The Transfiguration of Jesus

Key Text: Mt. 16:21-17:9, Mk. 8:34-9:13, Lk. 9:22-36

 

To strengthen the fleshly person of Jesus with the work of God’s divine person in Jesus, demands a special event to render the entire being of Jesus, able to voluntarily take hold of death and defeat it. That is the purpose of the event we call the transfiguration of Jesus.

 

After Peter had confessed his faith in Jesus as the Christ and Son of God. Jesus begins to foretell his own death & resurrection, Mt. 16:21, by teaching all his disciples that his death was laying down a principle we all must accept and apply to our daily life.  This principle is essential to experience, if we want to follow Him and see God, Mt. 16:24-28. What else do we need in order to see God? Read Hebrews 12:14.

 

Matthew, Mark & Luke were not eye-witnesses of the transfiguration but they were near and wrote of it.  John was an eyewitness, but he seems to avoid it, In the gospel of John, there are three occasions of Jesus speaking about his death, 3:14, 8:28 & 12:32.  The eye-witness experience of John in the transfiguration, to him, seems to be of no high priority for possibly three reasons. 1-He knew the earlier gospels already recorded it. 2-His personal credentials are of no real consequence since his gospel seems to be written to a future generation, Jn. 20:29-31, 21:24-25, putting an emphasis on the deity of Jesus, rather than his own additional details. Lastly, his theme of Jesus being the light of the world is unique to his account and His life or light was handled, Jn. 1:1-14, 8:12,  1st Jn. 1:1-7, this is unique to John and may be his way of expounding on his personal experience of His glory in the transfiguration, it’s sort of his way of teaching on what the transfiguration meant, proof that God’s light is indeed shining in a dark world even today.

God is “well pleased” with Jesus, Mt. 17:5. We are godly when we find Jesus pleasing. God does not want us to be “ashamed” of Jesus, Mk. 8:38. The exact opposite is desired of God, and that is to confess Jesus before humanity in our daily lives, Mat. 10:32.  God wants “daily” living sacrifices from us, Lk. 9:23. This is the whole point of why Jesus told them and us of his death and went through it, so that our sacrifices can be acceptable to God in His blood. It is humbling to recognize that God can not accept the sacrifices of charities, soldiers or any individual, unless that sacrifice is holy and perfected by the blood of Jesus.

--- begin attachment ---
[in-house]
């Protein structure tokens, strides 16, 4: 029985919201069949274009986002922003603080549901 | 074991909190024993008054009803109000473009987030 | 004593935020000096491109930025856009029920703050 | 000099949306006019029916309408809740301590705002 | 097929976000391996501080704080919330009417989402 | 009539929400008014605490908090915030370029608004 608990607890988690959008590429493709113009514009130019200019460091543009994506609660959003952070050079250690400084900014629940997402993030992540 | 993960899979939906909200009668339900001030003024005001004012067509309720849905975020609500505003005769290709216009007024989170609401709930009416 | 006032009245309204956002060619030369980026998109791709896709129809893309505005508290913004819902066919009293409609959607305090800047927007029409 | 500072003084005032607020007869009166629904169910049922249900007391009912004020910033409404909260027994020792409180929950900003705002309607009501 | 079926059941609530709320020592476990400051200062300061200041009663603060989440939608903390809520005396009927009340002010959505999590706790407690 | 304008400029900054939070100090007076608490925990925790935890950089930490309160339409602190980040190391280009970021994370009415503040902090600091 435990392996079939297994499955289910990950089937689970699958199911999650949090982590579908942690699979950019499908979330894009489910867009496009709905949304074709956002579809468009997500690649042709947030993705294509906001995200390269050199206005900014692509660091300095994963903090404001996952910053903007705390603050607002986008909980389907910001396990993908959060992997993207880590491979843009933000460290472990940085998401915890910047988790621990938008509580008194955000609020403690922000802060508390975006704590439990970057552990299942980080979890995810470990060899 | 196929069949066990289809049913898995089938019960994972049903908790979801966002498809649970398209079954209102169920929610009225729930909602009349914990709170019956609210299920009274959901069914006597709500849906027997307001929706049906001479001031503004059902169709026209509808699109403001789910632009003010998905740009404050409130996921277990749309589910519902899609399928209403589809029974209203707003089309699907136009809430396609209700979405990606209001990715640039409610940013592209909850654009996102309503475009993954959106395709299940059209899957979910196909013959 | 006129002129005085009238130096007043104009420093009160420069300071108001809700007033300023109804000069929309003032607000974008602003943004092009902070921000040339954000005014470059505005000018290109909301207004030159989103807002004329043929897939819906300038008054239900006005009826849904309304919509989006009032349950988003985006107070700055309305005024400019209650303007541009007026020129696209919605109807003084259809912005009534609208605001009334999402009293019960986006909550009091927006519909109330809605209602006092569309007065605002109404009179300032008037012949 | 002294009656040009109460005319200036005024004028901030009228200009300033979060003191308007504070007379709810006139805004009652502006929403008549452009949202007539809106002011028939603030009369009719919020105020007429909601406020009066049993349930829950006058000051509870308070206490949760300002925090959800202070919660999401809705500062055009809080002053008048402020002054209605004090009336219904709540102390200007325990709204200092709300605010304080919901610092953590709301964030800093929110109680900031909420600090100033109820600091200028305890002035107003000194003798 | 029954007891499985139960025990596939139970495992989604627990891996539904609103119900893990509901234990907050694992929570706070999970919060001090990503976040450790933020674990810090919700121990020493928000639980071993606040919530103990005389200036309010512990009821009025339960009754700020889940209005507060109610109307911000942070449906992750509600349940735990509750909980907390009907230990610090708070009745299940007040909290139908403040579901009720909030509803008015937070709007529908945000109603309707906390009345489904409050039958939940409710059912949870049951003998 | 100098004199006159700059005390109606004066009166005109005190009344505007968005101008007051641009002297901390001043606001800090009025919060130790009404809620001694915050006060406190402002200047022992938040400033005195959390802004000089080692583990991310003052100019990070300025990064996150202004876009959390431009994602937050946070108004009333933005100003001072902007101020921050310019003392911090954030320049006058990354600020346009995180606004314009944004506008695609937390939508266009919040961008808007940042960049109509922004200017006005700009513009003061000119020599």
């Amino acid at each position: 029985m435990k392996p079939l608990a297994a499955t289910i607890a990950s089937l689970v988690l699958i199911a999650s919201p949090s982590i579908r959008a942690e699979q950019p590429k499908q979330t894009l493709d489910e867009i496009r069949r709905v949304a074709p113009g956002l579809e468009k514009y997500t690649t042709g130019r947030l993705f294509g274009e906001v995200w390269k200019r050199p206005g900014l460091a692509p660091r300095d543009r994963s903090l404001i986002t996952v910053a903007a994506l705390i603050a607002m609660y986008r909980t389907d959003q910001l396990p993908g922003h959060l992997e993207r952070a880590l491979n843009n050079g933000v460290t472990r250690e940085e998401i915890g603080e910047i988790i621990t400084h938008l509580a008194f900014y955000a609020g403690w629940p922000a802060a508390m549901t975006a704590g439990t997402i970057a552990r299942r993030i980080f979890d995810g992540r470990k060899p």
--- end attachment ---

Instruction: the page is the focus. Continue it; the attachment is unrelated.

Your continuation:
Moses & Elijah (Law & Prophecy) were both enforcing the fact of his crucifixion as the means by which the demands of God’s law (Moses) would be satisfied and His prophecy (Elijah) would be fulfilled as true. Lk. 9:28-30.If we will listen to Jesus, we will be learning about the law of faith in Christ, Gal. 6:1-2.If we will listen to Jesus, we will be a living fulfilment of prophecy, Jer. 31:31-33, 2Cor. 3:2-3.

 

“Glory” is sometimes understood in many different ways. We may glory in something, as in rejoicing or being glad about a person’s fame. That is using glory as a verb, in the Greek, that is Kauchema. But here in the transfiguration of Jesus, we see God’s glory as a noun, a different word in the Greek, it is Doxa. The noun is used in two different ways, to speak of His splendorous illumination from Heaven, and also to speak of His divine attributes which influence humanity. When Jesus raised Lazarus from the dead, it was spoken of as God’s glory, Jn. 11:4, and also when Paul spoke God’s attributes in the earth as “glory”, Romans 1:19-23.

 

What do we ‘glory’ in? Do we desire to see His glory, here and in the future?

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